Motion with constant velocity is motion without acceleration. That is, there is no force being applied to the object in motion. One could argue that the acceleration is constant in that case, but the constant value is zero. Now, general relativity tells us that gravity and acceleration are indistinguishable from each other for a point mass being affected by either (meaning that if you're accelerating, you cannot tell just by the effect of the force whether it's due to an actual force, F=ma, or another massive object causing gravitational attraction). So in some ways, one could argue that the force of gravity is identical to constant acceleration. The difference is that gravity is caused by the presence of mass which "warps" space-time, so the acceleration felt is actually caused not by a force acting directly on the object, but the object is moving at a "constant velocity" in the equivalent flat (non-warped) space-time, and due to the presence of another mass causing a gravitational attraction, acceleration is felt. Think of it as standing on the center of a mattress. Your weight causes the middle of the mattress to push down, and if you had something like a basketball sitting in the corner of the mattress, it would begin rolling toward you. In that example, the mattress is space-time, the basketball the body in motion, and you the mass causing gravitational attraction. In that sense, since the object would be moving at a constant velocity in a flat space-time (like the ball sitting still on the mattress), warping space-time does not apply a true force to the ball, the causes it to appear to accelerate nonetheless. This appearance is due not to a force acting directly on the ball, but acting on the space-time in which it inhabits.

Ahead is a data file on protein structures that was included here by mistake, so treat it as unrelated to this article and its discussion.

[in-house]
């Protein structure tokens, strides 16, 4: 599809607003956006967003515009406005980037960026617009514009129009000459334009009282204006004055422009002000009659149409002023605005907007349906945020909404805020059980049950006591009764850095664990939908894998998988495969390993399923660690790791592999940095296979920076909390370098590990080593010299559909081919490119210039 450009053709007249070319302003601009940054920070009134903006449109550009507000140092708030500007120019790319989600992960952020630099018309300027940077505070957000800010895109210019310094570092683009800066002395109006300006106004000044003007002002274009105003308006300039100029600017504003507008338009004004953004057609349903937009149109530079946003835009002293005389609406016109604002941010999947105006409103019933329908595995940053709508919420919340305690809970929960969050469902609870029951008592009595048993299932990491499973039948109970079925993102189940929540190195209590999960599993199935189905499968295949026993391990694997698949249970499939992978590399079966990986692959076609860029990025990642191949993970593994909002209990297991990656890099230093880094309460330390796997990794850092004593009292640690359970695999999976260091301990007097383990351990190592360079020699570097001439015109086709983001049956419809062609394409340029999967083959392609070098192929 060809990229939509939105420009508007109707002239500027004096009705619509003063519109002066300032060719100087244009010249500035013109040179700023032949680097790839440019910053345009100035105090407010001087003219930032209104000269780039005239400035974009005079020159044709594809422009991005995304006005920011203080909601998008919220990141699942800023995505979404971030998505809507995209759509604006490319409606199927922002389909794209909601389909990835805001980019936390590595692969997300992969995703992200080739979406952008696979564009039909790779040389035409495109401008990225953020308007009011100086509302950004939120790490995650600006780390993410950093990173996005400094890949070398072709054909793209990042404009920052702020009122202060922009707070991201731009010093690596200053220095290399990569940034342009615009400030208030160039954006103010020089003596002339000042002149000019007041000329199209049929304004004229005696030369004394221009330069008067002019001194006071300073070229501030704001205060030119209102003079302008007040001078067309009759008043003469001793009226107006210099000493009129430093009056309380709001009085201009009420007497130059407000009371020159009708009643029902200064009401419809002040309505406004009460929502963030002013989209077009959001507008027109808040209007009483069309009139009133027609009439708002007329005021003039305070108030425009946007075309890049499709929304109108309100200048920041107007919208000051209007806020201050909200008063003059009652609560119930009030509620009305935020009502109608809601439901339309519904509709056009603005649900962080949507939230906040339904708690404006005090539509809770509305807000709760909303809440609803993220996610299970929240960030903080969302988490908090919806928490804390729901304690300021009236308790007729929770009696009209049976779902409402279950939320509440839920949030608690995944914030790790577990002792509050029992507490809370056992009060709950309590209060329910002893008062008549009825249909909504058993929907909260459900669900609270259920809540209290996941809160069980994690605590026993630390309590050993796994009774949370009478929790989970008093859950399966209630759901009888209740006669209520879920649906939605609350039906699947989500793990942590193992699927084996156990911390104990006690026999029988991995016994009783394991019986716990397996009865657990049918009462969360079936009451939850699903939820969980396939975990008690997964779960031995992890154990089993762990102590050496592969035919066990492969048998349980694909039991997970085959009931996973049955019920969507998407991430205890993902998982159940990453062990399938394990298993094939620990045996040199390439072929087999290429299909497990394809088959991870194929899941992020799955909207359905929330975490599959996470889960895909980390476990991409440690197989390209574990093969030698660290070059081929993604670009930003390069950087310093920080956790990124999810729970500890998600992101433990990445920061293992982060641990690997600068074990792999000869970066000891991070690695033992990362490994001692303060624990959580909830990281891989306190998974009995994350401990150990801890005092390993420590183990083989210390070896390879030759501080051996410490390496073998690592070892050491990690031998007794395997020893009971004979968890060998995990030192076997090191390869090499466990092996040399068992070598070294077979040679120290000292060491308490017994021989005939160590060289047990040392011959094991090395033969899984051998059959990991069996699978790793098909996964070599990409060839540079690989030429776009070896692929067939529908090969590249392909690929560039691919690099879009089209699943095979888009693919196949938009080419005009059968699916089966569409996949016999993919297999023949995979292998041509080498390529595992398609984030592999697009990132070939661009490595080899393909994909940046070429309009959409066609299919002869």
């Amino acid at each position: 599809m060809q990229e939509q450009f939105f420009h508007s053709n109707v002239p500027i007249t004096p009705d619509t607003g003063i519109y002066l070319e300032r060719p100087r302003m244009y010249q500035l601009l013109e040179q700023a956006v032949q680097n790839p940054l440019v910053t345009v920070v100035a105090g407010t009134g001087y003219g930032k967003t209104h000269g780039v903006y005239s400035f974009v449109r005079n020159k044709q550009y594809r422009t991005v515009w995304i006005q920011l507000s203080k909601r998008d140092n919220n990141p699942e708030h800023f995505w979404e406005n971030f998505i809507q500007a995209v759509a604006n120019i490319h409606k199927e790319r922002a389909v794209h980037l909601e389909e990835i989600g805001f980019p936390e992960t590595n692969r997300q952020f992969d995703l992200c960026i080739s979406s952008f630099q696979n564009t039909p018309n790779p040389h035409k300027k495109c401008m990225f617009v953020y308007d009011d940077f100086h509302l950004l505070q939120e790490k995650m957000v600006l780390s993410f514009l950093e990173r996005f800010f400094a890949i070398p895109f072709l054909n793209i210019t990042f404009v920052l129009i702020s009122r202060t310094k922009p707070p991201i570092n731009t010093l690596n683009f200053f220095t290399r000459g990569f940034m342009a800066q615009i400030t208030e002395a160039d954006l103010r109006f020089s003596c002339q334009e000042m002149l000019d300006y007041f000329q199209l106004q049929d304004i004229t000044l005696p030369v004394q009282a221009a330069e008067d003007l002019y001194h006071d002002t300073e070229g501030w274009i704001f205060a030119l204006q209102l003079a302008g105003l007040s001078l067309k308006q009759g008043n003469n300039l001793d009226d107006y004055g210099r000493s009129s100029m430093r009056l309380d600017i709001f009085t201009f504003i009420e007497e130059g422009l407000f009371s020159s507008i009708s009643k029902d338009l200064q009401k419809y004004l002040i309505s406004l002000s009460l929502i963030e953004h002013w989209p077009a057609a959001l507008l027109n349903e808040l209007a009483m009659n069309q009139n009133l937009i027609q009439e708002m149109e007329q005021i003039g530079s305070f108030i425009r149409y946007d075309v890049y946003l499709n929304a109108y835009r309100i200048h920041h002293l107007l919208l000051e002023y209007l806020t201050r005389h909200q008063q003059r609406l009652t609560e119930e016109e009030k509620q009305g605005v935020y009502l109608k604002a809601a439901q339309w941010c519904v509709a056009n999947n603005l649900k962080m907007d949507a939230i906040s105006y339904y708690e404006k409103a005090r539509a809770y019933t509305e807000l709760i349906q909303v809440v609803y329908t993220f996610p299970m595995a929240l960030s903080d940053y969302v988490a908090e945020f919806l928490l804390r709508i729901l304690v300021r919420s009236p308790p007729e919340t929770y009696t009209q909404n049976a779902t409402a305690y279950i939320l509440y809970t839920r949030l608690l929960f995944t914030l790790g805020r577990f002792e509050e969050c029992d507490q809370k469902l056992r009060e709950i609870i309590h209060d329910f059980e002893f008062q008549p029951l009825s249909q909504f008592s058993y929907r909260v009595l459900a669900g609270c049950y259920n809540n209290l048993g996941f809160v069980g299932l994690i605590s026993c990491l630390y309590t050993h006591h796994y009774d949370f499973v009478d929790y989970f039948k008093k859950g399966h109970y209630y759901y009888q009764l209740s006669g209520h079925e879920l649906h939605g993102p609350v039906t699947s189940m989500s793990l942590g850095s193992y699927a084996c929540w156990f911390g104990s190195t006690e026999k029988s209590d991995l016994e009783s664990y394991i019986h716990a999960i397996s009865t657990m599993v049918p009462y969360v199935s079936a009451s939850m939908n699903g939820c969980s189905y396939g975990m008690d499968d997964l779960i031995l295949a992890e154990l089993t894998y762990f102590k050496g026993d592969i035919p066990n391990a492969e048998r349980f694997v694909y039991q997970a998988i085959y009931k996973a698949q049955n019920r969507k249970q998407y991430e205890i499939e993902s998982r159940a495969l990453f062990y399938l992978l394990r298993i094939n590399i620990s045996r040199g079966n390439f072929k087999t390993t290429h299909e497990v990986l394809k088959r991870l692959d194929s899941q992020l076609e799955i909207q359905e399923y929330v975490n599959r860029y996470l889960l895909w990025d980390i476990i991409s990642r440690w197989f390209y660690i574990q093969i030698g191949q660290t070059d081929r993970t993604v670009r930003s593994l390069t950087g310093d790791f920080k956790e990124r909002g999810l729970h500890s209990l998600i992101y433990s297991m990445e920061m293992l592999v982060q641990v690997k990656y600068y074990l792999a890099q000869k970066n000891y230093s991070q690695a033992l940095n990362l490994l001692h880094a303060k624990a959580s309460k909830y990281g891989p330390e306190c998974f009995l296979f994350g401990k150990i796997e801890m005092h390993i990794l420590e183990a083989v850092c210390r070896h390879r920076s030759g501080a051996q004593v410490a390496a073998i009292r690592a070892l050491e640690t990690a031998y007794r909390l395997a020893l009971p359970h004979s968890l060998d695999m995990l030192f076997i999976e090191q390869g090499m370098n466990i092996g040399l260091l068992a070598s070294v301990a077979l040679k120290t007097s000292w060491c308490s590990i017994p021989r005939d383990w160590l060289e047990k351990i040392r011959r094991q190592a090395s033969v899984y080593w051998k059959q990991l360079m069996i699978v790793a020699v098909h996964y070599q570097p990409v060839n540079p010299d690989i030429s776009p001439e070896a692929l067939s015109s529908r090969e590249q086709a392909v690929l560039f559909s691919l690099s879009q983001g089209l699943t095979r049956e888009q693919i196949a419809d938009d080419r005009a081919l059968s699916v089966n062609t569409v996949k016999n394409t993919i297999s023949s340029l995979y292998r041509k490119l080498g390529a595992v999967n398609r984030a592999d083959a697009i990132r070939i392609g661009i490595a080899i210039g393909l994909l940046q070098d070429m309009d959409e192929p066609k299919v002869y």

Asked in Physics
If a baseball has zero velocity at some instant is the acceleration of the baseball necessarily zero at that instant explain and give examples?
oh my... The acceleration is the first derivative of the speed / velocity. Mathematically the first derivative of a constant function is null. By the way, the acceleration is null regardless of the actual speed, provided this speed is not changing (null is a only special case of a constant). The notion of derivative is linked to the notion of values at limits, so when we say the speed is constant, actually we want to say the difference in speed in this very infinitesimal period of time we are interested in was zip, and the derivative of zip is null. Examples? Well there is no example on earth where you accelerate while not moving.